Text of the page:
At the time I was serving as a hospital chaplain, I had 18 years pastoral ministry experience before that, but finding myself sitting in the pews on Sunday morning was painful. There was a disconnect from where I was sitting and where everything was happening, which was upfront.
My heart, mind, and soul was disconnected from larger worship experience and for several months I had no idea why other than to assume that I had lost something in my Christian experience. Actually, I was leaning on the probability that I was so use to being a professional church leader that my real struggle was likely just an awkwardness of being in the pews and not in the pulpit.
Those several months turned into several years and the feeling of awkward disconnect didn’t change. It became a challenge to me to figure out what was wrong. Attending different worship styles and programs didn’t help. Sitting in a pew before different styles of preachers didn’t help. In fact, before I figured it out my family and I enjoyed being part of one of the finest congregations I have ever known.
However, even with a godly biblical preacher and an engaging worship music ministry, my unexplained disconnect continued until one day it occurred to me that I was hearing a certain theme among patients and their families.
I kept hearing a theme among our patients and families as I went about my tasks as a hospital chaplain. Almost daily, I would encounter a patient or family member who would engage me in a spiritual or biblical conversation, to which I usually asked about their church affiliation or congregational fellowship.
As a hospital chaplain it was important to me to know if a patient had a church family because that gave me some insight to their beliefs on healing and also let me know if I could expect church support in that process.
Surprisingly, I kept hearing “I don’t attend church” followed by an explanation of not fitting in or not finding a connection within a congregation. Now I realize that some people have had such strong family ties to church life that they learn to talk the talk but maybe not walk the walk, sort of speak.
Those who caught my attention were the ones who were clearly articulating their personal faith in Jesus Christ and acknowledging their need to be in fellowship, yet openly confiding in having a disconnect.
One unique thing often included in these stories was a positive reflection of a Sunday School class or a Bible study group, despite their disconnect with a worship service or congregation on the whole. As many of these folks shared their stories, I realized that it was my story, too.
It really didn’t matter why we all had a sense of disconnect with our church experience. I toughed it out, but in the stories I was told many did not and their reasons varied. I came to the conclusion that the Kingdom of God was not meant to be built on a one-size fits-all program, much like a traditional classroom overlooks those with different learning styles and abilities.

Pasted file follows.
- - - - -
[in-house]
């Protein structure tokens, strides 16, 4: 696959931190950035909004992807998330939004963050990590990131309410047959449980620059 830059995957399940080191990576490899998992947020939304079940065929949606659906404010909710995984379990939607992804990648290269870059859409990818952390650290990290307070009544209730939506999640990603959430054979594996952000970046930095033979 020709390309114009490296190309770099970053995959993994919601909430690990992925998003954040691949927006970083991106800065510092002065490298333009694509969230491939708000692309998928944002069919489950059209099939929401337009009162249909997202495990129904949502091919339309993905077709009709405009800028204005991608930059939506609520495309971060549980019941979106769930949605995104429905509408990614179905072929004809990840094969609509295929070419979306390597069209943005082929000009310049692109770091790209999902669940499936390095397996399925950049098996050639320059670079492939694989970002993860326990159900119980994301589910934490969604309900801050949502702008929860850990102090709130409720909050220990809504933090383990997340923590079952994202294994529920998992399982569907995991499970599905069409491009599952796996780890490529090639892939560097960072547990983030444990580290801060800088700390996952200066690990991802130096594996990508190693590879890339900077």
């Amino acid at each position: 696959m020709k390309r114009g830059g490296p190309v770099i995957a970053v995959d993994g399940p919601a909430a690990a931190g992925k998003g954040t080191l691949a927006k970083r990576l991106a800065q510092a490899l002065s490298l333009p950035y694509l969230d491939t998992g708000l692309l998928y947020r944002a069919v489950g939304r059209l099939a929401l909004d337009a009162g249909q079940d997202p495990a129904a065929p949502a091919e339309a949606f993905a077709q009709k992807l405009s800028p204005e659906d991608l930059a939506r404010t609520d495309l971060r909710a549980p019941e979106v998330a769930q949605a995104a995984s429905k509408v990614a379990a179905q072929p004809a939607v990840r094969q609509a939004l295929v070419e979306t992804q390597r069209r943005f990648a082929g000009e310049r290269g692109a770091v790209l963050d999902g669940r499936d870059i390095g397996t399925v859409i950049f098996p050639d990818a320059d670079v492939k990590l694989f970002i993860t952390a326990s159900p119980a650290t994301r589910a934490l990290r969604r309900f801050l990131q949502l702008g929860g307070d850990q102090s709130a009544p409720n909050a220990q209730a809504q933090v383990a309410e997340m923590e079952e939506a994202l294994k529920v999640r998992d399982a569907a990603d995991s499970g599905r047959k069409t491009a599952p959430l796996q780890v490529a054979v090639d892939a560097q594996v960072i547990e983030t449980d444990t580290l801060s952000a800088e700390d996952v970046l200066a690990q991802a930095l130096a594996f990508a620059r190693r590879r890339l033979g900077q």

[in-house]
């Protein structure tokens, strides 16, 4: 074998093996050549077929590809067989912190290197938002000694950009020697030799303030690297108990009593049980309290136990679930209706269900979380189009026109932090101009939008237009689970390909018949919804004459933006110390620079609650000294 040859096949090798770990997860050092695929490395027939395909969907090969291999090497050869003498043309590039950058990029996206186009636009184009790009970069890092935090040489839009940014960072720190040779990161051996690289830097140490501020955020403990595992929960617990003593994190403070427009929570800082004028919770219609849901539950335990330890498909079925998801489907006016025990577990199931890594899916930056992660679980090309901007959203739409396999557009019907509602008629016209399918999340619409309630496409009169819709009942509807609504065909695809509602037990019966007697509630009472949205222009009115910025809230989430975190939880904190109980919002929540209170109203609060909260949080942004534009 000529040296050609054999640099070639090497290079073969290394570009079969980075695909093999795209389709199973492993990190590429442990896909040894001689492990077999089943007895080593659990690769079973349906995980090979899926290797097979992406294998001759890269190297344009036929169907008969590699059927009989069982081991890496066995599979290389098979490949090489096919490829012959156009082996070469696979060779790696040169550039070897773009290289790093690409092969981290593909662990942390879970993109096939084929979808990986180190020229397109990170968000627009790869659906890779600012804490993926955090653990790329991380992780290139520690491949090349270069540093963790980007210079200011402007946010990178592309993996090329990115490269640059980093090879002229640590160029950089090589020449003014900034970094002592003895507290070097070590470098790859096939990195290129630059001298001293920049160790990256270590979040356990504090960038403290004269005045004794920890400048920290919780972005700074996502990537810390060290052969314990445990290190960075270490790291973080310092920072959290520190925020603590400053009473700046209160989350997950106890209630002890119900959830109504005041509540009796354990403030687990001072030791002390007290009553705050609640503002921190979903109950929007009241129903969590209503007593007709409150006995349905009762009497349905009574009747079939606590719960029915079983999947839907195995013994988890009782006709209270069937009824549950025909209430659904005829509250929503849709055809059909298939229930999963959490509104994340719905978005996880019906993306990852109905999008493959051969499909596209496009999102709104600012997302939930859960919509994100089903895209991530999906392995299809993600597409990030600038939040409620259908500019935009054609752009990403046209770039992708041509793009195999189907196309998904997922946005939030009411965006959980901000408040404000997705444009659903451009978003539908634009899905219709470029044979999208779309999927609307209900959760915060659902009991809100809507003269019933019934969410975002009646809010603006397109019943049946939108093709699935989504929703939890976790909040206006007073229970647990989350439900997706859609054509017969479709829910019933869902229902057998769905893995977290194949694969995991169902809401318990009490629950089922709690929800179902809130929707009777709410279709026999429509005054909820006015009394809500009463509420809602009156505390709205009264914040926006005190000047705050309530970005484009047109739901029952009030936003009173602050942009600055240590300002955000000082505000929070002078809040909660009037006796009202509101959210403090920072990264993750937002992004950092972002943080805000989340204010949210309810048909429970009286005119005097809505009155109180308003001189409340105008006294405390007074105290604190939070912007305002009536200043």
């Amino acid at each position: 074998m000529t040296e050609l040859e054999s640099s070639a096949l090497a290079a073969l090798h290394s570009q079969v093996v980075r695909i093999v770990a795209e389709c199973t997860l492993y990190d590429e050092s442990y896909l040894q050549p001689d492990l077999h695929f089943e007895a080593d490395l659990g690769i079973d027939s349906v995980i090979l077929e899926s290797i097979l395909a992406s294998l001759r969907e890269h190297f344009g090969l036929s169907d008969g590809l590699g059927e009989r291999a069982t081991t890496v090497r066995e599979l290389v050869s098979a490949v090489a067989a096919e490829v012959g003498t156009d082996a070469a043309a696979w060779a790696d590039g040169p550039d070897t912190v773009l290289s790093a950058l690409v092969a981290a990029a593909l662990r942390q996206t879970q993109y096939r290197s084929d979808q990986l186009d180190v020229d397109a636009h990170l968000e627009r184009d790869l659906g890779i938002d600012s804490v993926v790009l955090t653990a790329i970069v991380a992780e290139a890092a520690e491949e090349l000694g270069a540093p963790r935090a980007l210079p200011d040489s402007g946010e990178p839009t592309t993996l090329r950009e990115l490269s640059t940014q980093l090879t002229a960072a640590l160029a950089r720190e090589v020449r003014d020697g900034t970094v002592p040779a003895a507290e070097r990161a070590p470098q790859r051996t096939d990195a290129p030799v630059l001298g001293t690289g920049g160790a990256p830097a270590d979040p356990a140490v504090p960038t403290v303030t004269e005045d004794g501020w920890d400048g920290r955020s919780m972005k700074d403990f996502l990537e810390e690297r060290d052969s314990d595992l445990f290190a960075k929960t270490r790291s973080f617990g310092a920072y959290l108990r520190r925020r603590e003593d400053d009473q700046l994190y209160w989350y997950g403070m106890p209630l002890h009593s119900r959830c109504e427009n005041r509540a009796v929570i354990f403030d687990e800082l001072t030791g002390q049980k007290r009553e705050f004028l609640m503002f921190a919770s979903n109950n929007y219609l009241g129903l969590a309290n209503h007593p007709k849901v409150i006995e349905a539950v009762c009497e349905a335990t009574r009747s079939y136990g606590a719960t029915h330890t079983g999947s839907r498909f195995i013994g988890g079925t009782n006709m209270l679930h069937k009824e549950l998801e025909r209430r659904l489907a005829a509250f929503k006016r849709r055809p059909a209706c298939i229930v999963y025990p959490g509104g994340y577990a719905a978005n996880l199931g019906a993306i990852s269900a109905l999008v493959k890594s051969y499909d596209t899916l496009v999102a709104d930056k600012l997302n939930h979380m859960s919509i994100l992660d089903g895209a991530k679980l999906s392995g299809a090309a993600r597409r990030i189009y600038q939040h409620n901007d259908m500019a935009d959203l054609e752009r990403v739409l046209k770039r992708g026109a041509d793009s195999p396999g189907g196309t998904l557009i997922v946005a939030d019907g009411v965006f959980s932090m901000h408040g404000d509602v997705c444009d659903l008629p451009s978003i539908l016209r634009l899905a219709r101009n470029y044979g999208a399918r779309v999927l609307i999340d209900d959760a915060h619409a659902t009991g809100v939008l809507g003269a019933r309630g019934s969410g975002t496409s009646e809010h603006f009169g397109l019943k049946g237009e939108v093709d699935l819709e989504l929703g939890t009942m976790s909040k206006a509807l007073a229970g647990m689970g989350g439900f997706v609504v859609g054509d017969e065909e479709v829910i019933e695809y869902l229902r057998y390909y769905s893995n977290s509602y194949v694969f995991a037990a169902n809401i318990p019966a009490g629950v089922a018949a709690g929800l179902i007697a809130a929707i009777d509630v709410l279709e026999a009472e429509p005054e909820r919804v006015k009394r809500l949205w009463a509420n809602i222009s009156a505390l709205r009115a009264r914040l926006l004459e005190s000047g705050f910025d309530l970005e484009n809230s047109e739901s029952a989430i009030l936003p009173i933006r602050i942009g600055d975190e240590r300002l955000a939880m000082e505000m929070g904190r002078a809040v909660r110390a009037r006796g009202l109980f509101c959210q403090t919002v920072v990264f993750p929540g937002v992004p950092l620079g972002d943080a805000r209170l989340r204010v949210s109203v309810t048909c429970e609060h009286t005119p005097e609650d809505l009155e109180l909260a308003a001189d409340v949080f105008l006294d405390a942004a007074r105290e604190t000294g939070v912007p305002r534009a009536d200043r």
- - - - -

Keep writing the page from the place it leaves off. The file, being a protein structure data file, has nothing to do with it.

God began to work within my heart to take a step of faith and start a church that was unlike others I’ve planted in the past or unlike the typical church in our area, and that conviction has become CrossHope Chapel.
We come to CrossHope Chapel because we want to grow in grace in an environment that is different from every other church in town. It is more important to us to have a relationship with our Lord than the approval of a denomination, a church, or even a minister.
We come to CrossHope Chapel because we are not always comfortable in big crowds, charmed by rock star style productions, attracted to one-sided pulpit oration, engaged by choirs in beautiful robes, impressed by a firm handshake of welcome for visitors, nor are we easily moved by dramatic piano synced with emotionally worded altar calls.
We are content with a simple and smaller approach, but also restless to grow in number and the gifts new members can bring into our fellowship for new ministries, so we trust in the promise of Zechariah 4:6 which says “Not by might, nor by power, but by my Spirit, says the Lord of hosts” (ESV).
We value being authentic and having a no-judgement church zone to grow in biblical faith, while we patiently wait for God’s leading in our future, and while we remain committed to being “steadfastly in the apostles’ doctrine and fellowship, and in breaking of bread, and in prayers” (Acts 2:42).
We simply teach the word simply, provide pastoral care to our fellowship, and prayer for one-another as we all seek to “grow in the grace and knowledge of our Lord and Savior Jesus Christ” (2 Peter 3:18).
We presently have a comfortable gathering of 20 – 30, but with room to accommodate 50 or more and options to double or triple our leased space at our present location, but we will never lose sight of our Lord’s promise, that “where two or three are gathered together in my name, there am I in the midst of them” (Matthew 18:20).
Want to learn more about us? Please visit the CrossHope Chapel website to learn more.